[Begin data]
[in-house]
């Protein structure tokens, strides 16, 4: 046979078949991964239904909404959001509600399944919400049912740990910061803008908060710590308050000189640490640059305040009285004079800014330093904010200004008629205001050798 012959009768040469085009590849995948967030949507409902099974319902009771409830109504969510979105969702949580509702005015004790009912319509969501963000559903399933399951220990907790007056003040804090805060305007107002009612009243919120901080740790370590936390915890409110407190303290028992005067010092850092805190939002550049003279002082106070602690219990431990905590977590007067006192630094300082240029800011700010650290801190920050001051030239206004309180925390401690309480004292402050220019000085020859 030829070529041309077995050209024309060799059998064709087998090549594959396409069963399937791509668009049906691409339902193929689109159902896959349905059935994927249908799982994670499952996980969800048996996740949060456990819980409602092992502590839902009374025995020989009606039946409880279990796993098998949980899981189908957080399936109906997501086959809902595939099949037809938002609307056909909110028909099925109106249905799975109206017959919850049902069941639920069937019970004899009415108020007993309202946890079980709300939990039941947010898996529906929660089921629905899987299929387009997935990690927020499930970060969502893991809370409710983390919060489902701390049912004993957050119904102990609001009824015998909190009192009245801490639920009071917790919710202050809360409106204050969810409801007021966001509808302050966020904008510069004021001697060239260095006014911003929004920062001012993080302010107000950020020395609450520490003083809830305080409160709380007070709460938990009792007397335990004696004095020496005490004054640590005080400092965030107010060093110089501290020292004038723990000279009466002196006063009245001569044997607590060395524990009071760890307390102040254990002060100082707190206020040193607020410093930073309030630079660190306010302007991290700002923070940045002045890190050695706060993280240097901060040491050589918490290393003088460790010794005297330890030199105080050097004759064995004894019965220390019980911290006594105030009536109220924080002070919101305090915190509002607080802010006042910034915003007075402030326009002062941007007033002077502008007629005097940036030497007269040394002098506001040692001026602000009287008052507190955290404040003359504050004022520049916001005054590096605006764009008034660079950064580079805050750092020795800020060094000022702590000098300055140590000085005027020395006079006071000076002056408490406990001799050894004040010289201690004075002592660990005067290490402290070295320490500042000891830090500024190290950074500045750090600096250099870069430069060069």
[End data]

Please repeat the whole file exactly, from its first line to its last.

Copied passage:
[in-house]
């Protein structure tokens, strides 16, 4: 046979078949991964239904909404959001509600399944919400049912740990910061803008908060710590308050000189640490640059305040009285004079800014330093904010200004008629205001050798 012959009768040469085009590849995948967030949507409902099974319902009771409830109504969510979105969702949580509702005015004790009912319509969501963000559903399933399951220990907790007056003040804090805060305007107002009612009243919120901080740790370590936390915890409110407190303290028992005067010092850092805190939002550049003279002082106070602690219990431990905590977590007067006192630094300082240029800011700010650290801190920050001051030239206004309180925390401690309480004292402050220019000085020859 030829070529041309077995050209024309060799059998064709087998090549594959396409069963399937791509668009049906691409339902193929689109159902896959349905059935994927249908799982994670499952996980969800048996996740949060456990819980409602092992502590839902009374025995020989009606039946409880279990796993098998949980899981189908957080399936109906997501086959809902595939099949037809938002609307056909909110028909099925109106249905799975109206017959919850049902069941639920069937019970004899009415108020007993309202946890079980709300939990039941947010898996529906929660089921629905899987299929387009997935990690927020499930970060969502893991809370409710983390919060489902701390049912004993957050119904102990609001009824015998909190009192009245801490639920009071917790919710202050809360409106204050969810409801007021966001509808302050966020904008510069004021001697060239260095006014911003929004920062001012993080302010107000950020020395609450520490003083809830305080409160709380007070709460938990009792007397335990004696004095020496005490004054640590005080400092965030107010060093110089501290020292004038723990000279009466002196006063009245001569044997607590060395524990009071760890307390102040254990002060100082707190206020040193607020410093930073309030630079660190306010302007991290700002923070940045002045890190050695706060993280240097901060040491050589918490290393003088460790010794005297330890030199105080050097004759064995004894019965220390019980911290006594105030009536109220924080002070919101305090915190509002607080802010006042910034915003007075402030326009002062941007007033002077502008007629005097940036030497007269040394002098506001040692001026602000009287008052507190955290404040003359504050004022520049916001005054590096605006764009008034660079950064580079805050750092020795800020060094000022702590000098300055140590000085005027020395006079006071000076002056408490406990001799050894004040010289201690004075002592660990005067290490402290070295320490500042000891830090500024190290950074500045750090600096250099870069430069060069």